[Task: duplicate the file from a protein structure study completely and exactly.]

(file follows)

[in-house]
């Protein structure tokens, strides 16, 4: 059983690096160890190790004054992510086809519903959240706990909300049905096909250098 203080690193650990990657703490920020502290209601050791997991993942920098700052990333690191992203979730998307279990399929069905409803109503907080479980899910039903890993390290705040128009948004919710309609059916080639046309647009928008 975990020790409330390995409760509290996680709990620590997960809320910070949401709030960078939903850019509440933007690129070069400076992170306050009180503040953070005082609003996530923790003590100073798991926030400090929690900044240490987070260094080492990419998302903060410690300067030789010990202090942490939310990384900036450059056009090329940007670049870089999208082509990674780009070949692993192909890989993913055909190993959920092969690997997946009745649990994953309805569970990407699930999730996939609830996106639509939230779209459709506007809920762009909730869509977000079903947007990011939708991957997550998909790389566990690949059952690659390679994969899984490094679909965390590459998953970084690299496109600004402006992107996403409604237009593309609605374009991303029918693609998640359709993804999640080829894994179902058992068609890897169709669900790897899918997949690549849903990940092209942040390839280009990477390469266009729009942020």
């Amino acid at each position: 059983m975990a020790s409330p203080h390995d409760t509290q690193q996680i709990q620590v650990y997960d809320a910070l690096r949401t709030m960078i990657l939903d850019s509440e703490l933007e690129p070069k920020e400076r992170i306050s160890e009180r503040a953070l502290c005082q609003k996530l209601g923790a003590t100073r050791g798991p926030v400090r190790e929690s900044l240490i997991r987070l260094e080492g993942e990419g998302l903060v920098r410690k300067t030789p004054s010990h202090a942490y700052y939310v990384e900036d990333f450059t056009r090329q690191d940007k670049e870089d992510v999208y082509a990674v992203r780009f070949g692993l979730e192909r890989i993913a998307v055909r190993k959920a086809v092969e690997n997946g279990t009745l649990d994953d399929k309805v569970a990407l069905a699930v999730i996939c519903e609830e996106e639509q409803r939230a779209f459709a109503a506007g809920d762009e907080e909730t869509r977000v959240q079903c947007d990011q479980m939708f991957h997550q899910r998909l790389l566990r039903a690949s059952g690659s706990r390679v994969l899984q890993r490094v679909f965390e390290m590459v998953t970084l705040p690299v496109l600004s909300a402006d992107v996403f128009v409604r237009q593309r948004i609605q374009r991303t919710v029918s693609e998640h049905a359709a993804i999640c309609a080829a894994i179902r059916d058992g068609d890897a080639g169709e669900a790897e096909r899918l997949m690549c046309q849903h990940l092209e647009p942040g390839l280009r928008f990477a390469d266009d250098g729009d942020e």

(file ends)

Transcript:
[in-house]
């Protein structure tokens, strides 16, 4: 059983690096160890190790004054992510086809519903959240706990909300049905096909250098 203080690193650990990657703490920020502290209601050791997991993942920098700052990333690191992203979730998307279990399929069905409803109503907080479980899910039903890993390290705040128009948004919710309609059916080639046309647009928008 975990020790409330390995409760509290996680709990620590997960809320910070949401709030960078939903850019509440933007690129070069400076992170306050009180503040953070005082609003996530923790003590100073798991926030400090929690900044240490987070260094080492990419998302903060410690300067030789010990202090942490939310990384900036450059056009090329940007670049870089999208082509990674780009070949692993192909890989993913055909190993959920092969690997997946009745649990994953309805569970990407699930999730996939609830996106639509939230779209459709506007809920762009909730869509977000079903947007990011939708991957997550998909790389566990690949059952690659390679994969899984490094679909965390590459998953970084690299496109600004402006992107996403409604237009593309609605374009991303029918693609998640359709993804999640080829894994179902058992068609890897169709669900790897899918997949690549849903990940092209942040390839280009990477390469266009729009942020």
């Amino acid at each position: 059983m975990a020790s409330p203080h390995d409760t509290q690193q996680i709990q620590v650990y997960d809320a910070l690096r949401t709030m960078i990657l939903d850019s509440e703490l933007e690129p070069k920020e400076r992170i306050s160890e009180r503040a953070l502290c005082q609003k996530l209601g923790a003590t100073r050791g798991p926030v400090r190790e929690s900044l240490i997991r987070l260094e080492g993942e990419g998302l903060v920098r410690k300067t030789p004054s010990h202090a942490y700052y939310v990384e900036d990333f450059t056009r090329q690191d940007k670049e870089d992510v999208y082509a990674v992203r780009f070949g692993l979730e192909r890989i993913a998307v055909r190993k959920a086809v092969e690997n997946g279990t009745l649990d994953d399929k309805v569970a990407l069905a699930v999730i996939c519903e609830e996106e639509q409803r939230a779209f459709a109503a506007g809920d762009e907080e909730t869509r977000v959240q079903c947007d990011q479980m939708f991957h997550q899910r998909l790389l566990r039903a690949s059952g690659s706990r390679v994969l899984q890993r490094v679909f965390e390290m590459v998953t970084l705040p690299v496109l600004s909300a402006d992107v996403f128009v409604r237009q593309r948004i609605q374009r991303t919710v029918s693609e998640h049905a359709a993804i999640c309609a080829a894994i179902r059916d058992g068609d890897a080639g169709e669900a790897e096909r899918l997949m690549c046309q849903h990940l092209e647009p942040g390839l280009r928008f990477a390469d266009d250098g729009d942020e």